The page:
A CBC quantifies white blood cells, responsible for your pet’s immune system, and red blood cells that carry oxygen through your pet’s body. It also measures platelets, which allow your pet’s blood to clot, avoiding hemorrhage. In addition, some blood tests can also identify the presence of parasites like heartworms. Finally, a blood chemistry analysis will indicate the levels of crucial substances that dictate your pet’s health profile like:
- Digestive enzymes
- Liver enzymes
- Kidney enzymes
- Endocrine hormones
Chemicals and other substances found in the bloodstream can correlate with specific organs, so blood work for dogs and cats can help determine how healthy their organs are. For example, if your dog’s blood test shows a deficiency in albumin levels, then the veterinarian should examine the liver because albumin is produced in the liver. This could also be an indication of intestinal or kidney disease, since these conditions can cause loss of albumin from the body.
When Your Pet Needs Blood Work
First and foremost, your pet needs blood work every time the veterinarian feels it will aid in the diagnosis of a medical condition. Take heed to the doctor’s advice, she most likely has her patient’s best interest at heart. If costs are a concern and the issue at hand is not an emergency, you can bring your pet to an Essentials PetCare clinic, which offers affordable screenings to help pet families access high-quality veterinary care.
Whenever your pet is not acting normal, blood work may be warranted upon a veterinary exam. Your pet needs a veterinarian consultation and the doctor may require blood work to provide proper care if your pet is:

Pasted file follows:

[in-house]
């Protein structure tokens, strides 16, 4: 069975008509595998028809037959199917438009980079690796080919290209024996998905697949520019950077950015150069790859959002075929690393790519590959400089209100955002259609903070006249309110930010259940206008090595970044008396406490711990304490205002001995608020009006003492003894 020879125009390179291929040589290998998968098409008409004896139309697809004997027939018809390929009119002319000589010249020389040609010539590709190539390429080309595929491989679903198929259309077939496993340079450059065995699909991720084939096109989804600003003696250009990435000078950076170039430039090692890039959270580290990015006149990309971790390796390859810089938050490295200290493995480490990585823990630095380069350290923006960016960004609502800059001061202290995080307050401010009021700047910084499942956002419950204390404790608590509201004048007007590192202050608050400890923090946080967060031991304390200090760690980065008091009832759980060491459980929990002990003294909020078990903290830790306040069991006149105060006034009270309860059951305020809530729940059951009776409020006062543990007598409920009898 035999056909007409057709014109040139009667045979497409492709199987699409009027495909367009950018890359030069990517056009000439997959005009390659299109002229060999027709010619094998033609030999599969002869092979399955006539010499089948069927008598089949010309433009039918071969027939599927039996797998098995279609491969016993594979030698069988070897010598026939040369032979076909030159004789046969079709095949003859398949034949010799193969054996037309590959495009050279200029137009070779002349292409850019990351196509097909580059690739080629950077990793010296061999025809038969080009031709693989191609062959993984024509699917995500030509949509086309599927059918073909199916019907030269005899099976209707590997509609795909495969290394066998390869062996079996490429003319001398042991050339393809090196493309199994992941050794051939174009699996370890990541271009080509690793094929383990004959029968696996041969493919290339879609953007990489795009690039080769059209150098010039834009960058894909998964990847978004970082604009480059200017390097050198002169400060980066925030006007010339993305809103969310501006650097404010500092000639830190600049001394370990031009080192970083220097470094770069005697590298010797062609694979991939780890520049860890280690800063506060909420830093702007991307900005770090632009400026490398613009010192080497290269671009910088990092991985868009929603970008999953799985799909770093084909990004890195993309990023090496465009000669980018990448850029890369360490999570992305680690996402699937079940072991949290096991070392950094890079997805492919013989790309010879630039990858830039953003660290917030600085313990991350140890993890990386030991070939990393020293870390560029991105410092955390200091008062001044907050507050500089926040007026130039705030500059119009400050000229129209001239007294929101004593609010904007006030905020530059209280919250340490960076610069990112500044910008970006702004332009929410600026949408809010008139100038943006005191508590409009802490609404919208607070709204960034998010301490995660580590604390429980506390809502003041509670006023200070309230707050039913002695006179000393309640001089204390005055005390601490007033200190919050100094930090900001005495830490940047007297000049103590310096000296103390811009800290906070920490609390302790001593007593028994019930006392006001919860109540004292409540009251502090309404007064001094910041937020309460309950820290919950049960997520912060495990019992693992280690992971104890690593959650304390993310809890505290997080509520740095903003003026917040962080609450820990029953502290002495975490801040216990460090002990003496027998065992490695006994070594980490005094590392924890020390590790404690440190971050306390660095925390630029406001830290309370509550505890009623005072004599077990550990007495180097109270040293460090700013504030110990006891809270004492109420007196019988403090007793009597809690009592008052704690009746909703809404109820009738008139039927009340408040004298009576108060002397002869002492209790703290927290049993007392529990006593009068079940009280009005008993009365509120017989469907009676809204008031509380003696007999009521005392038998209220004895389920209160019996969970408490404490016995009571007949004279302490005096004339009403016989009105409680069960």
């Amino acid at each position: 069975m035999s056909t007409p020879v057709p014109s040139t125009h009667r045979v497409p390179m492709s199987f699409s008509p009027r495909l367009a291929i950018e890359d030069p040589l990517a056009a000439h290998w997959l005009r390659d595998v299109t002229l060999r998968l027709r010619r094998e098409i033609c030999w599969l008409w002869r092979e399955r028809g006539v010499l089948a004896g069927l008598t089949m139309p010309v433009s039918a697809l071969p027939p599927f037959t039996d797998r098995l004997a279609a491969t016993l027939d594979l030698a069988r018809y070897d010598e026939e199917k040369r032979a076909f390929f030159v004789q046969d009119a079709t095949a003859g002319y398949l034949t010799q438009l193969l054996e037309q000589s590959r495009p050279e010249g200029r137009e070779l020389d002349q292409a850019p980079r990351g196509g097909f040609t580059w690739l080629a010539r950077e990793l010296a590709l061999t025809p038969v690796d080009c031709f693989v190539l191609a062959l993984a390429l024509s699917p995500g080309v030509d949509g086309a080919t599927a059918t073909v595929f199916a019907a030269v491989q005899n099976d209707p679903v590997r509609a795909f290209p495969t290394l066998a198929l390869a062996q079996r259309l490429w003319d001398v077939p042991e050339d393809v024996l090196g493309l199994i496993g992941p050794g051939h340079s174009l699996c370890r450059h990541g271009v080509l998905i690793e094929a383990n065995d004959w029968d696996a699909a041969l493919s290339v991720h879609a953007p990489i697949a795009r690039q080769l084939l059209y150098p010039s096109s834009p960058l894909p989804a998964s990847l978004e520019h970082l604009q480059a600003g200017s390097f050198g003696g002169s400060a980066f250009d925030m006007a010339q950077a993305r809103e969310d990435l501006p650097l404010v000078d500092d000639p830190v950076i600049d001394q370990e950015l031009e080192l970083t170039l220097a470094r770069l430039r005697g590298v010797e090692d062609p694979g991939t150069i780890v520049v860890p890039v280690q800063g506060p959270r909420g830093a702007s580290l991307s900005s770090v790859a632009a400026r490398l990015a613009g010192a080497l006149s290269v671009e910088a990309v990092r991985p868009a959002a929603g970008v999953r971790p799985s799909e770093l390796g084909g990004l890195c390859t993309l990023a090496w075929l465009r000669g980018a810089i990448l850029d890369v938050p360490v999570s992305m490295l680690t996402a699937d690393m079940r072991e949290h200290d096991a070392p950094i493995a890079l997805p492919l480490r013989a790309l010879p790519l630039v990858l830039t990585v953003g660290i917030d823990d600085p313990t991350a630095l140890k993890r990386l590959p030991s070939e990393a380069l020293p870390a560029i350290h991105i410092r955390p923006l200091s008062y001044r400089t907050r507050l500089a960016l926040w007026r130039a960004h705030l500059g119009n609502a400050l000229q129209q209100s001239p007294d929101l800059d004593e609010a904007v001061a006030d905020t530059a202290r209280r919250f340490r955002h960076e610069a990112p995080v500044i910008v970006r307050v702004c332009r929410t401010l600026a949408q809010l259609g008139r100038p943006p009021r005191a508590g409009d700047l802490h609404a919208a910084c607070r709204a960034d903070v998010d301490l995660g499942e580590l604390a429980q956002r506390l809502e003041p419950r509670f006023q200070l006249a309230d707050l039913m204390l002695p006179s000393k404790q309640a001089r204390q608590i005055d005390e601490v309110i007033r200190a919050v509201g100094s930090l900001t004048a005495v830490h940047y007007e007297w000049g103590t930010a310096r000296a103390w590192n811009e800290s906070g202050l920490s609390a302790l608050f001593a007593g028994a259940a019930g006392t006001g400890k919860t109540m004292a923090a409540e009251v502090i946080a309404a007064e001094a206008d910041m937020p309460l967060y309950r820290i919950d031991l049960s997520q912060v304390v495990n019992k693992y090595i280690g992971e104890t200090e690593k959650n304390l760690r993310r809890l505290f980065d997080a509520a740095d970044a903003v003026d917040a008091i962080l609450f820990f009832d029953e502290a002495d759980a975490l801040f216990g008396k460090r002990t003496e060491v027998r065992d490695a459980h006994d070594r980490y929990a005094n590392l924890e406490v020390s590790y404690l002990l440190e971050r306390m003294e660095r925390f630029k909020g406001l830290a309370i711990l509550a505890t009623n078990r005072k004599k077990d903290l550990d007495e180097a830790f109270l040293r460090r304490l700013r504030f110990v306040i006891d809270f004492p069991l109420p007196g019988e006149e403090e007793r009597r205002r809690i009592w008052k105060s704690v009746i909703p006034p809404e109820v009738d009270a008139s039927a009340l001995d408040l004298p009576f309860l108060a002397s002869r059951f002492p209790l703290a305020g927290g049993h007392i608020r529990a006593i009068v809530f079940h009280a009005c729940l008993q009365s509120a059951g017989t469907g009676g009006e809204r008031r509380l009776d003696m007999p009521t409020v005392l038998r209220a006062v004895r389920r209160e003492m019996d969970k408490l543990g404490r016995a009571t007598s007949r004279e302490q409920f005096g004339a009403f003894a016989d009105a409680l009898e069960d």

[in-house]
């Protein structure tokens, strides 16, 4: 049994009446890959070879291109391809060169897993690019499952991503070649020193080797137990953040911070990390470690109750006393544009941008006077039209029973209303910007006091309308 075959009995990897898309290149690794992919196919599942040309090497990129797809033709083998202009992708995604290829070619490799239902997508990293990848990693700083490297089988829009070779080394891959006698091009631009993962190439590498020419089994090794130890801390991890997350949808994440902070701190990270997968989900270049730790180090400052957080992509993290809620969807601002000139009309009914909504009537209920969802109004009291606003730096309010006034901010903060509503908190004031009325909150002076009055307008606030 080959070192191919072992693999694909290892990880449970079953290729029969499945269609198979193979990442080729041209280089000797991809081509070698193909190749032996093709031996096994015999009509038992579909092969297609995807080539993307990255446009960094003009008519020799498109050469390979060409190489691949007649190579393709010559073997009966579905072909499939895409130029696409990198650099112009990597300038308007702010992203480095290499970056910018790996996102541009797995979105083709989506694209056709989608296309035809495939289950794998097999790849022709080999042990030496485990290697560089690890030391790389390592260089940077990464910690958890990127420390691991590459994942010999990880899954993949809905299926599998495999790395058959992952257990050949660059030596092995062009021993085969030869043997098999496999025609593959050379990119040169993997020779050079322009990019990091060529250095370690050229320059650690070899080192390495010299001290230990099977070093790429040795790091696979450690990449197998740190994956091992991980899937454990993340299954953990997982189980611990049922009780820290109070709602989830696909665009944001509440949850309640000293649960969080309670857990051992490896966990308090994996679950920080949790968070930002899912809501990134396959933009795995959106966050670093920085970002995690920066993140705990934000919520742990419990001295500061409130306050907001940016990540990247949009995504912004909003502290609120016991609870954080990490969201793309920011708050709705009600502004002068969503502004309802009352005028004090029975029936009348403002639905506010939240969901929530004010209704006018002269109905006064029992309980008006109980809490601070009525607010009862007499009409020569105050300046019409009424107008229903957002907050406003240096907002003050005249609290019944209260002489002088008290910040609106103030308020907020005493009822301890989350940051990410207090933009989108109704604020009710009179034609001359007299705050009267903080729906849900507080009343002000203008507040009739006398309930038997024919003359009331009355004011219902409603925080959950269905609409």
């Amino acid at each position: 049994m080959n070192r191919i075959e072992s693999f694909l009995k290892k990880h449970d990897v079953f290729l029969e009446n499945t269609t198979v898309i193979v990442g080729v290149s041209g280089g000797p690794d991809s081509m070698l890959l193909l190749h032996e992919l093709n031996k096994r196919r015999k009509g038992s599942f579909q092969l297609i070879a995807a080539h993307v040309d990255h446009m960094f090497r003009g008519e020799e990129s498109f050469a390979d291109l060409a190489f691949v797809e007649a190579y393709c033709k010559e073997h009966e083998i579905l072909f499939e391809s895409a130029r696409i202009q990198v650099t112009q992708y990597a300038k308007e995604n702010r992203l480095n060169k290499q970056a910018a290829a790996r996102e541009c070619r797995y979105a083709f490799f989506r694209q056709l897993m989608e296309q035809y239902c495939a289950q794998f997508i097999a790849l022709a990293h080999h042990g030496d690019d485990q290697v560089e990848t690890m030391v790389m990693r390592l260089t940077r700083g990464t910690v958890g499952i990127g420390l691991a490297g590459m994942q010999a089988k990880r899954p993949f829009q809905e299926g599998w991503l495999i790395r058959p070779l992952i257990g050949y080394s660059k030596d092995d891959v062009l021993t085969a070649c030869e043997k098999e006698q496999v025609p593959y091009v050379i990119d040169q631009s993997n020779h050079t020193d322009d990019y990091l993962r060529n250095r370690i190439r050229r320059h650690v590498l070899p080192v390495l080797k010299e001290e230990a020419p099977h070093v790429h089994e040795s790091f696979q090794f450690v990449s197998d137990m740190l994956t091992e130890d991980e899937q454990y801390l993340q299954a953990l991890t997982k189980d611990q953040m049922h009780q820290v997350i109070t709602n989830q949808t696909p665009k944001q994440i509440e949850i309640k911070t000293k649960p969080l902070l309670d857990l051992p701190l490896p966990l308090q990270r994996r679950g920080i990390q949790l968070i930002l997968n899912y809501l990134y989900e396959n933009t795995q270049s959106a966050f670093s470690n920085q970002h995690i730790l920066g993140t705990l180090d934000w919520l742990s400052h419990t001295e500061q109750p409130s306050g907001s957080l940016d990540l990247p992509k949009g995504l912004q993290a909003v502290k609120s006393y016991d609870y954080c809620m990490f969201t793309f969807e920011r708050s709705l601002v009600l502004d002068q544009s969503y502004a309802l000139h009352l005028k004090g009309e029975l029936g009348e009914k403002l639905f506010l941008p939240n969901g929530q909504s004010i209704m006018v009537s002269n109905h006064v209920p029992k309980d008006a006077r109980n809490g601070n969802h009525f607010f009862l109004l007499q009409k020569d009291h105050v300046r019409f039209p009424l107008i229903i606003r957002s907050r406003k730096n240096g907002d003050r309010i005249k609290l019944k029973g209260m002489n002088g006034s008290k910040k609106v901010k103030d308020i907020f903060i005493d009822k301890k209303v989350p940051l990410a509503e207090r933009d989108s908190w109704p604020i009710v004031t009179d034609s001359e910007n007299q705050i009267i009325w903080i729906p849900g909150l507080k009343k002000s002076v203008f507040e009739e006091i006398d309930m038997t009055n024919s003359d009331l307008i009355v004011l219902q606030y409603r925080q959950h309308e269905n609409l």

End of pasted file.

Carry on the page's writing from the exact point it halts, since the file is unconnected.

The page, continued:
- running a fever
- appearing pinkish, blueish, or pale
- losing a significant amount of weight or fur
- more thirsty than usual or urinating more than usual
- refusing to eat or drink for the last 24 hours
- having diarrhea or accidents in the house – even though he is potty trained
- displaying odd behavior, including aggression
Prevention is the best treatment. Blood work must be part of your pet’s routine preventive care. The recommendation is to have your pet’s blood work done annually to ensure the pet’s wellbeing.
Senior pets—dogs 8 years old or older and cats 11 years old or older—should have routine blood work performed every 6 months, because their health tends to deteriorate faster the older they become. Likewise, pets with long-term health issues like diabetes, kidney disease, hyperthyroidism, and other conditions will usually require tests to be performed more often, at the veterinarian’s discretion.